Educashion today

On one of the more obscure outposts of the council’s website you can find details about something called ‘Buggybuddies’, publicly funded keep fit sessions for yummy mummies. If you really feel the need to look it up yourself it can be found here:

You are here > Home > Leisure and culture > Fitness > Activities in the parks.

And here’s what it’s all about:

Buggy Buddies is a fun social activity for mums who are looking to get back in shape whilst exercising with their babies on a regular weekly outing.

Mums push their children in their buggies along a planned route with regular stops for warm-up stretches, circuit exercises, core training and cool down stretches.

When the session is completed mums usually ‘refuel’ and have a chat at a nearby baby-friendly café!

So far, so what? Just another absurd, small-scale city council job creation scheme for a middle class Southville mum and more of our council tax going on slightly daft, dubious and low priority activities for the middle classes (who the fuck else can get to the Downs or Ashton Court Estate with a buggy for a spot of exercise?).

No big deal then; just Bristol City Council business as usual. However, what really caught The Blogger’s eye was this:

Held by a degree-qualified and fully insured personal trainer

You what? There’s now a tailored degree course available in keep fit training with baby buggies? Has this got anything to do with UWE?

This entry was posted in Bristol, Education, Local government and tagged . Bookmark the permalink.

5 Responses to Educashion today

  1. Pingback: Exercise » Educashion today

  2. Matt says:

    My god this is the world gone mad! The H&S squad will bring the world to a halt if we don’t stop it!

  3. Greengage says:

    OK, when you put it like that, it sounds ludicrous. But to be fair, you’ve been a bit economical with the truth here:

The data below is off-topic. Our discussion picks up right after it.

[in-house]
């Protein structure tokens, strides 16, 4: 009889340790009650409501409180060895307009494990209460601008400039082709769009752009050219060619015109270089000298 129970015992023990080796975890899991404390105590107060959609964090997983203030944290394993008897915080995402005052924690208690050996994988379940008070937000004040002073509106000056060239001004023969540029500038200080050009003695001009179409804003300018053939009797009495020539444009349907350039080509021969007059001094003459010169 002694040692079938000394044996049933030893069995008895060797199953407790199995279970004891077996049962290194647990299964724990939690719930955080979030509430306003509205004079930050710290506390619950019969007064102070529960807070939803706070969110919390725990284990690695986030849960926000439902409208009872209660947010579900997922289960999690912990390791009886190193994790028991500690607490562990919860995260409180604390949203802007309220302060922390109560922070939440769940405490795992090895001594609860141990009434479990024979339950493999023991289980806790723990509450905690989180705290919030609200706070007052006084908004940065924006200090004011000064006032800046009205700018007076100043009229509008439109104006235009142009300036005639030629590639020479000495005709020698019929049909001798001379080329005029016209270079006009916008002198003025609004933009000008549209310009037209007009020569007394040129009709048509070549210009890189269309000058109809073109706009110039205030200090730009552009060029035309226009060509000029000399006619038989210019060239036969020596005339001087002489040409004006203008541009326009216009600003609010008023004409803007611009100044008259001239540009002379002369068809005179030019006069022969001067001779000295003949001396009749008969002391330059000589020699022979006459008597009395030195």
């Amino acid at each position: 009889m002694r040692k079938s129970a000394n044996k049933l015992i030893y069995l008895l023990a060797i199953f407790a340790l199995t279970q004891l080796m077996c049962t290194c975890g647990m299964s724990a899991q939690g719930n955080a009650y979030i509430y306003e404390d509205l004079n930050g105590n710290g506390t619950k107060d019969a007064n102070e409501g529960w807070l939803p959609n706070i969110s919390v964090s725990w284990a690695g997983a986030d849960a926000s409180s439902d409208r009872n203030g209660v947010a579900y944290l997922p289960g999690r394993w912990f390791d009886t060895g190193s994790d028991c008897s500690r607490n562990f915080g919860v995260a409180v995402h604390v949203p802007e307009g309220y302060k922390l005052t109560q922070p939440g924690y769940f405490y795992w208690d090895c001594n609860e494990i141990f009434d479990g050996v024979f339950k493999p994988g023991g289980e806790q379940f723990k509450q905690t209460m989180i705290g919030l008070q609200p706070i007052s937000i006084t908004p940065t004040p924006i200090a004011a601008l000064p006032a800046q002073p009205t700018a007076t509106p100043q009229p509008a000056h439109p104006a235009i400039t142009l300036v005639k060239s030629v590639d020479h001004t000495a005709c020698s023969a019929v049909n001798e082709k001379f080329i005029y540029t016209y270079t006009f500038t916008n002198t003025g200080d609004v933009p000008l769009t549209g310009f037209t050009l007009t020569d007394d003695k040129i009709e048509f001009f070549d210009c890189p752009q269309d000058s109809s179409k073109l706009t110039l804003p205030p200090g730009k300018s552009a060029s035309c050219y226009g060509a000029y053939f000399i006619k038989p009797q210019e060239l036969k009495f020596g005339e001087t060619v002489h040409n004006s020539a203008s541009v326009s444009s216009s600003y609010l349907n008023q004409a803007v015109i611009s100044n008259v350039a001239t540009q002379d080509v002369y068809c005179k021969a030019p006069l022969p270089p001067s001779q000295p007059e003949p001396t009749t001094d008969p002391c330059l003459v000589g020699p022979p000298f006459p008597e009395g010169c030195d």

1. They also hold sessions in St. George’s Park for the mums of Barton Hill, Lawrence Hill and Redfield, many of whom cannot be described as middle class. Ditto the sessions in Bedminster.

    2. It actually costs £4 to take part, so it’s not wholly subsidised by the council tax payer.

    3. All working women are entitled to paid maternity leave when their babies are small, meaning that they’re free during the day for activities like this. So not just middle class yummy mummies then.

    Why is Buggy Buddies “daft, dubious and low priority” , and going for a swim in a council-run pool, or playing in the Downs League, ok? Surely not because the buddies with the buggies are female and have small children?

  4. thebristolblogger says:

    You need to look at this in terms of context and priorities. The context is a council that can’t afford to provide basic homecare and daycare to many extremely vulnerable and poor Bristolians any more. I’ve blogged about the reality of this council’s Fair Access to Care Services regime before.

    In this context Buggybuddies is, I’m afraid, “daft, dubious and low priority”. Our priority needs to be the vulnerable elderly and disabled who are being abandoned in this city en masse. I know because I’ve seen it.

    There is not an endless pot of money in Bristol for the state to provide solutions to everything that they perceive to be a problem any more. And there’s no shame at all in criticising the council’s spending decisions and priorities, any progressive should be. I’m not a local politician so I don’t need to spend my time making feel good pronouncements and uncosted promises.

    It’s now fairly well documented that state maternity and child services tend to be taken up and used by the middle classes rather than the working classes. The work and research done by Birkbeck College on Labour’s Sure Start scheme demonstrates this very well and it’s not the only piece of research to reach this conclusion.

    If criticising unnecessary and expensive state services, jobs, programmes, projects and policies now makes you a sexist. So be it.

  5. Greengage says:

    Of course we all need to think long and hard about the council’s spending priorities, and I agree that the way the elderly and disabled get marginalised is a disgrace.

    But that doesn’t mean the teenage mums of Barton Hill and their kids don’t deserve a break. This country still has a big problem with child poverty and underachievement. It’s easy to lose sight of this amidst the sentimentalised and sickening yummy mummy rhetoric of parenthood smeared all over the media.

    PS Your point about middle class take up of child services is true of every aspect of the welfare state. It doesn’t follow that we should abolish the NHS or state education, but that we have to fight for everyone to have access to schools and hospitals as good as those in the leafy suburbs.

Leave a Reply

Your email address will not be published.